Meanwhile, the supporters of non-violence felt that it was worth instituting a policy of non-violence in the group even if it meant telling other people what to do, on the grounds of increasing safety and “heighten[ing] the contrast between the decorum of the protesters and the violence of the state, to force a dilemma upon those in power by winning public support and causing defections.”

It was clear on what side Cecily fell. As with her advocacy of the Demands Working Group, she did not hesitate to voice her opinion even if it didn’t make her friends in the movement. According to activist Yoni Miller, in the Visions and Goals Working Group, a General Assembly they were involved in together, Cecily was nicknamed “queen of non-violence”.

When McMillan worked as a union organizer, among the unions she represented were policemen’s unions. A friend of hers told me that she often likes to say “It’s not ‘fuck the police’, it’s ‘fuck the police state’.”

In a statement she released four days after her arrest, Cecily wrote:

Most importantly, I want to reiterate my long-standing personal commitment to non-violence, and non-violent forms of civil disobedience . . . It doesn’t need to be this way. In Madison, Wisconsin, a year ago, when we were protesting the governor’s attacks on unions, many of the police worked with us to help keep these protests peaceful. Going forward, I hope we can similarly work with local law enforcement officials in New York City, and that they receive training in de-escalation and the use of less violent tactics. And we as a movement also need to adhere to non-violent forms of protest.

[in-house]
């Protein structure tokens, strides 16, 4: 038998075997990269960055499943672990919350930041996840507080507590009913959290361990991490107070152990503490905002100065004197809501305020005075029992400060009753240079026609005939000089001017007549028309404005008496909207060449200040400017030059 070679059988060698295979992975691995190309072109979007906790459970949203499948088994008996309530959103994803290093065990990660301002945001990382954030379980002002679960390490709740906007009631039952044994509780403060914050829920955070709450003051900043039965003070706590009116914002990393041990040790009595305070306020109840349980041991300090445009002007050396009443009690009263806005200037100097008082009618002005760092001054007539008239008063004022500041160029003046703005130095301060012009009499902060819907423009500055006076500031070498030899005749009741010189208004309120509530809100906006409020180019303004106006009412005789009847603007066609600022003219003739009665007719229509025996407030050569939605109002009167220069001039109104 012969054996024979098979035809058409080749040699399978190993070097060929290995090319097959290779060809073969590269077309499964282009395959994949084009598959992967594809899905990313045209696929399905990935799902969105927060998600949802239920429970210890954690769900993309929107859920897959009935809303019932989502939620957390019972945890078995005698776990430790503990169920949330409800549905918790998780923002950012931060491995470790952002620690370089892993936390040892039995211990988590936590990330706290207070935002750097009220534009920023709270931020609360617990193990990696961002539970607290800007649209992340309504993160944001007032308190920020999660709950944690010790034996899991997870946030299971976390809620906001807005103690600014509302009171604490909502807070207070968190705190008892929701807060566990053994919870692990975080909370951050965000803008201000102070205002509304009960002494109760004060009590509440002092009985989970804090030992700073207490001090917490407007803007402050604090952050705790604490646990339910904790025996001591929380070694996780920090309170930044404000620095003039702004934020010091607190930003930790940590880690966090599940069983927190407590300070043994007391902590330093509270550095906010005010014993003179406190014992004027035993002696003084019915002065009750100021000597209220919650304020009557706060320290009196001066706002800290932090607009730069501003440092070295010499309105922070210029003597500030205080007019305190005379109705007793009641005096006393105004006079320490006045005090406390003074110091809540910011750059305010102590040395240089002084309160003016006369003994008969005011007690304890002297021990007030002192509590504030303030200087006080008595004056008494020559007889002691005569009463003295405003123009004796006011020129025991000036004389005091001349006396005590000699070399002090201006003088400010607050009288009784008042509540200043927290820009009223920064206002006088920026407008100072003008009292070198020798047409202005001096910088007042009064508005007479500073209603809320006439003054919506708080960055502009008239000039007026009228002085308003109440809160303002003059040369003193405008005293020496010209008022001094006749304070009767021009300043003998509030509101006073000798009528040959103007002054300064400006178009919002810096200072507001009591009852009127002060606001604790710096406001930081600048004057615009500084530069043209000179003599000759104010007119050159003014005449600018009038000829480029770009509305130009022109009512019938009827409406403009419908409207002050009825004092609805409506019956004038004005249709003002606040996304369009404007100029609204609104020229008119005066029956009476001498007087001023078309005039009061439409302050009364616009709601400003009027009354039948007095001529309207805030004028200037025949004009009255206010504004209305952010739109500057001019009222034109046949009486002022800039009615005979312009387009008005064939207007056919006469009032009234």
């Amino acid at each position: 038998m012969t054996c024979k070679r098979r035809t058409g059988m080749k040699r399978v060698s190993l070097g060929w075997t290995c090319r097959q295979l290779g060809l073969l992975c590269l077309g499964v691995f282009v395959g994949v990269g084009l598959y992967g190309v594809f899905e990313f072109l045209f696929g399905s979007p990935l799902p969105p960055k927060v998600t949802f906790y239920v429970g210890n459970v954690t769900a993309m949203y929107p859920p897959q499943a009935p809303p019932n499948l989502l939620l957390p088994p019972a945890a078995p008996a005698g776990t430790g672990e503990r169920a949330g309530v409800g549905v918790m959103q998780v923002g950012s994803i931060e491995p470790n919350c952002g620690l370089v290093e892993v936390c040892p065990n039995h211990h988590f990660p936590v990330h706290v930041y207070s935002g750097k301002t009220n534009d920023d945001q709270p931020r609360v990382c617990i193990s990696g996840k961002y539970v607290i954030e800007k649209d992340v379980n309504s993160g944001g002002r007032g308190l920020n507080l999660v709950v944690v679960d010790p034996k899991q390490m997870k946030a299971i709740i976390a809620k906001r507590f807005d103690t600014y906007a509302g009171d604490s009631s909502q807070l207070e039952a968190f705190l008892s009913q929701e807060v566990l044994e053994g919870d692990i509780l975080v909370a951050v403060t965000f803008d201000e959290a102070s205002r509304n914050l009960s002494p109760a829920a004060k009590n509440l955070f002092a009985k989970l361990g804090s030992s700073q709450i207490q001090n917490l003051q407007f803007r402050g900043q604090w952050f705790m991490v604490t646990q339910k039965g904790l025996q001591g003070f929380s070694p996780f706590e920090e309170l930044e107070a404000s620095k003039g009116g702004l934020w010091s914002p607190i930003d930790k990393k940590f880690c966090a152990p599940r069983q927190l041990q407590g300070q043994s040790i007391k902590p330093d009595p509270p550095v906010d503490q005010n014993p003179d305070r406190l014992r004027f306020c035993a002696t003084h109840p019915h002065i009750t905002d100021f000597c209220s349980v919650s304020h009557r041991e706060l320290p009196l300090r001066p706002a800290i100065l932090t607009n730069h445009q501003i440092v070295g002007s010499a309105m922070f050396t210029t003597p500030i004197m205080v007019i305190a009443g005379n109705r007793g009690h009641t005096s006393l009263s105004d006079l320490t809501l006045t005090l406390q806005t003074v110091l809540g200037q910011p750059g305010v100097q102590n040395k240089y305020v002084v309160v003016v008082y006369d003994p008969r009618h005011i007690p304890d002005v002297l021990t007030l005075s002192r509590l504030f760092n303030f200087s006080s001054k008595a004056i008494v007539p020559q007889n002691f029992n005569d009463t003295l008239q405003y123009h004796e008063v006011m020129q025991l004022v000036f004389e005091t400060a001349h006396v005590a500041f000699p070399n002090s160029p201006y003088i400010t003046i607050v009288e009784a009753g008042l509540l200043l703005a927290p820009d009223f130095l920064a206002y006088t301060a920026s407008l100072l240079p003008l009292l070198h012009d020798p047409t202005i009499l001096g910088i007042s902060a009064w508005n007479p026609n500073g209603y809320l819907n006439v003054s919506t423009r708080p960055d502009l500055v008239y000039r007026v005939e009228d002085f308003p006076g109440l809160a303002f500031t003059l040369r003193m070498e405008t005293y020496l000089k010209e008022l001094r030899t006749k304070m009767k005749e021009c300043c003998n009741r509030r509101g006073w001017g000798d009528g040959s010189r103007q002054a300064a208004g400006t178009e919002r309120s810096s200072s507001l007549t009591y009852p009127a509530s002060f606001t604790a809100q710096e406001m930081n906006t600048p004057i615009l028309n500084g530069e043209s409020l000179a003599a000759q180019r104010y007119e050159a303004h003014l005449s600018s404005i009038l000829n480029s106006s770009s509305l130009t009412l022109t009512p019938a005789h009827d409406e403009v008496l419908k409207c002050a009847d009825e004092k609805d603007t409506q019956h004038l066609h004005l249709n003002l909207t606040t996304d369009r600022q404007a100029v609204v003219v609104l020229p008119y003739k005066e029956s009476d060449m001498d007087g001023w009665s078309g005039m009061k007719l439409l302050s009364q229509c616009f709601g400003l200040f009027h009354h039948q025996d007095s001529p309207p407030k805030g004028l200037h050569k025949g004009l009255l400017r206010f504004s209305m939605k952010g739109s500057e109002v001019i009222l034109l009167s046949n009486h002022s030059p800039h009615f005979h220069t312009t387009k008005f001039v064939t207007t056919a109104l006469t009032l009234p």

The Saturday night before jury selection begins, there is a fundraising dance party in support of McMillan. It’s in a scruffy two-story Brooklyn apartment where McMillan and a small circle of activist friends live communally and regularly welcome a rotating cast of visiting allies. This group is clearly seasoned at throwing parties and tasks are briskly delegated until the floor is swept, furniture rearranged, and beverages chilled. The Trader Joe’s wine in cardboard boxes and the cans of beer nestled in ice will be sold to guests for $2 that will go to Cecily’s defense. The walls are adorned with colorful posters full of information about everything from the whereabouts of the recycling bin to the phone number to text for updates on the trial. A look around the house is all it takes to confirm that if there’s one ideology that all radicals can agree on, it’s appreciation for a good poster.